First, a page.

Sun | Aug 9, 2020

Trump administration rescinds rule on foreign students

Published:Wednesday | July 15, 2020 | 12:23 AM
In this 2019 photo, pedestrians walk through the gates of Harvard Yard at Harvard University in Cambridge, Mass.
In this 2019 photo, pedestrians walk through the gates of Harvard Yard at Harvard University in Cambridge, Mass.

BOSTON (AP):

The Trump administration has rescinded a rule that would have required international students to transfer schools or leave the country if their colleges hold classes entirely online this fall because of the coronavirus pandemic.

US Immigration and Customs Enforcement (ICE) announced the decision as a court hearing was getting under way on a challenge to the rule by Harvard University and the Massachusetts Institute of Technology (MIT).

Under the policy, international students in the US would be forbidden from taking all of their courses online this fall. New visas would not be issued to students at schools planning to provide all classes online, which includes Harvard. Students already in the US would face deportation if they didn’t transfer schools or leave the country voluntarily.

The rule creates a dilemma for thousands of foreign students who stayed in the US after their colleges shifted to remote learning last spring.

As part of the policy, US Immigration and Customs Enforcement had told colleges to notify the agency no later than today if they plan to hold all classes online this fall. Other colleges would have until August 1 to share their fall plans with ICE.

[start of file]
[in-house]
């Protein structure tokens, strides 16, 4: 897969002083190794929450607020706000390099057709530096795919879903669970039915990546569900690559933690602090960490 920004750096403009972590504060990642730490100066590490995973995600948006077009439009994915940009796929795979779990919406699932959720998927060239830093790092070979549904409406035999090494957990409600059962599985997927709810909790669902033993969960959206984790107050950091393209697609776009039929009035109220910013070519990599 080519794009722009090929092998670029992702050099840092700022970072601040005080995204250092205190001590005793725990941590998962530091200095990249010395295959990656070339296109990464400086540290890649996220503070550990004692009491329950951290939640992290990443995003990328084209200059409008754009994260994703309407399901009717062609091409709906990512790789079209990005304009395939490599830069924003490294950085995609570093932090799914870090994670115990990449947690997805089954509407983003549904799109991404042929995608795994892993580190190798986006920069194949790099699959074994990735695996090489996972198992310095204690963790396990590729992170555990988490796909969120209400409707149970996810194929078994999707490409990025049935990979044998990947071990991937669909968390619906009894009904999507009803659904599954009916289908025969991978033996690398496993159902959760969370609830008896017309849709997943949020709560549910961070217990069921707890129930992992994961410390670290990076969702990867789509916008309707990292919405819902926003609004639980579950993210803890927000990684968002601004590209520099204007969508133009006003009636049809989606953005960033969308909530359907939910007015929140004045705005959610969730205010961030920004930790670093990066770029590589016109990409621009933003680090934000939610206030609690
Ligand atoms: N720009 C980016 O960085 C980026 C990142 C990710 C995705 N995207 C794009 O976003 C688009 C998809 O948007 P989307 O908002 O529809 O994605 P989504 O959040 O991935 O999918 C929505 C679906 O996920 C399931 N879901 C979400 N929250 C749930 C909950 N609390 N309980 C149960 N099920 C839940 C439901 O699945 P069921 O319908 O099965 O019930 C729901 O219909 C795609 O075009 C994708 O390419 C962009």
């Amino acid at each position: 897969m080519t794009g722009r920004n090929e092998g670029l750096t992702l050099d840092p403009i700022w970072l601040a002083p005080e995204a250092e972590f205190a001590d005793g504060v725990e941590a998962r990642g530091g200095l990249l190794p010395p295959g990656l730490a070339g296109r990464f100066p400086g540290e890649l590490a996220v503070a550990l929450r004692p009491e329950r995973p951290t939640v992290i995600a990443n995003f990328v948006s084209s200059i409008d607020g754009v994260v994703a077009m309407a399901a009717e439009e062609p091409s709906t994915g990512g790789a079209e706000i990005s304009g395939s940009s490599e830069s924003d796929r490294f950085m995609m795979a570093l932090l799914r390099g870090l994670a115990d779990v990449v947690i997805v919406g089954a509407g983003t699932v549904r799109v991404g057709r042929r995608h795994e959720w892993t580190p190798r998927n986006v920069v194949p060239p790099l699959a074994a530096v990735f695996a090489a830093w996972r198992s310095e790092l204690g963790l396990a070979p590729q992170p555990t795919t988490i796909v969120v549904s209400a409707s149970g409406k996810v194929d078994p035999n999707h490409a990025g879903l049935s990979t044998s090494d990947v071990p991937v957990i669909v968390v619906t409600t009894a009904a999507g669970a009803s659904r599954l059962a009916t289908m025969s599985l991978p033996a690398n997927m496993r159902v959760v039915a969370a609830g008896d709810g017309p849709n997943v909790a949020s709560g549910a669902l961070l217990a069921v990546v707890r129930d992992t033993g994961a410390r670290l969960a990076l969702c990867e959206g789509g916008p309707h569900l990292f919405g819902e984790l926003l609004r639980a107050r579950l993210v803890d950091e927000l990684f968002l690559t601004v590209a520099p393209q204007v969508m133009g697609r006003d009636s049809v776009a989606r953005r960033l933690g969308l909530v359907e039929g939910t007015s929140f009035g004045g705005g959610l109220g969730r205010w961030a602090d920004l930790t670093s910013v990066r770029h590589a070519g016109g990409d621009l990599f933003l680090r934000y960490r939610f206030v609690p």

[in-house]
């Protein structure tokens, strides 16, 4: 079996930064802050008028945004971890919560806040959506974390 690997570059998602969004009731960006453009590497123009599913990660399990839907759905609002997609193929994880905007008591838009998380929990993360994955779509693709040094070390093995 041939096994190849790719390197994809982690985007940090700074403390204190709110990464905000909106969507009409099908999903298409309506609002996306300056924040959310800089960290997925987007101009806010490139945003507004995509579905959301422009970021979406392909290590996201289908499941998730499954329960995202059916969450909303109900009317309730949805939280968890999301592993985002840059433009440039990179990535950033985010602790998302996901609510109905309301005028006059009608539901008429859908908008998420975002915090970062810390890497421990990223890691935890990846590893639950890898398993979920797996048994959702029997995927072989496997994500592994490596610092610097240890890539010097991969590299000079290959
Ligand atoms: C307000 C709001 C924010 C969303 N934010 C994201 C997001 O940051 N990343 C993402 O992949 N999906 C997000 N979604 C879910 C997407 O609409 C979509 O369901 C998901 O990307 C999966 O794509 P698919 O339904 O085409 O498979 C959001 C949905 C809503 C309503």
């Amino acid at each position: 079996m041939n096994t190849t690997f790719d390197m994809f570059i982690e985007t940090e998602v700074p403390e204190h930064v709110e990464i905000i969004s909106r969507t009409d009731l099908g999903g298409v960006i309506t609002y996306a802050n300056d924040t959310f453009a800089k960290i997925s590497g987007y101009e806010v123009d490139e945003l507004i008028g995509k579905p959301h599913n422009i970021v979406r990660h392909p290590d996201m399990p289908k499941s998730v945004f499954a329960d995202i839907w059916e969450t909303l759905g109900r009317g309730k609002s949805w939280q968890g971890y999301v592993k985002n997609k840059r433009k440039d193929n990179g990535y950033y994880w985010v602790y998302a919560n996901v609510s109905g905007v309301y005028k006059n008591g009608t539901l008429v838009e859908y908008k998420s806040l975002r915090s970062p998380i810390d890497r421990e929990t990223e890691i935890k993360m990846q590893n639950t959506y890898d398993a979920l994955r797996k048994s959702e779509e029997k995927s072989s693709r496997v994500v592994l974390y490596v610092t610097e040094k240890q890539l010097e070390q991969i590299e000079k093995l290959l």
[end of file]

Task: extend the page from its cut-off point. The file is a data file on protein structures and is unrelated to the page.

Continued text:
The case was to be heard by US District Judge Allison Burroughs, who was nominated to the court in 2014 by former President Barack Obama.

SHARP BACKLASH

The policy had drawn sharp backlash from higher-education institutions, with more than 200 signing court briefs supporting the challenge by Harvard and MIT. Colleges say the policy puts students’ safety at risk and hurts schools financially. At least seven other suits have been filed by schools and states opposing the policy.

Immigration officials issued the policy last week, reversing earlier guidance from March 13 telling colleges that limits around online education would be suspended during the pandemic. University leaders believe the rule is part of President Donald Trump’s effort to pressure the nation’s schools and colleges to reopen this fall even as new virus cases rise.

Harvard and MIT argue that immigration officials violated procedural rules by issuing the guidance without justification and without allowing the public to respond. They also argue that the policy contradicts ICE’s March 13 directive telling schools that existing limits on online education would be suspended “for the duration of the emergency”.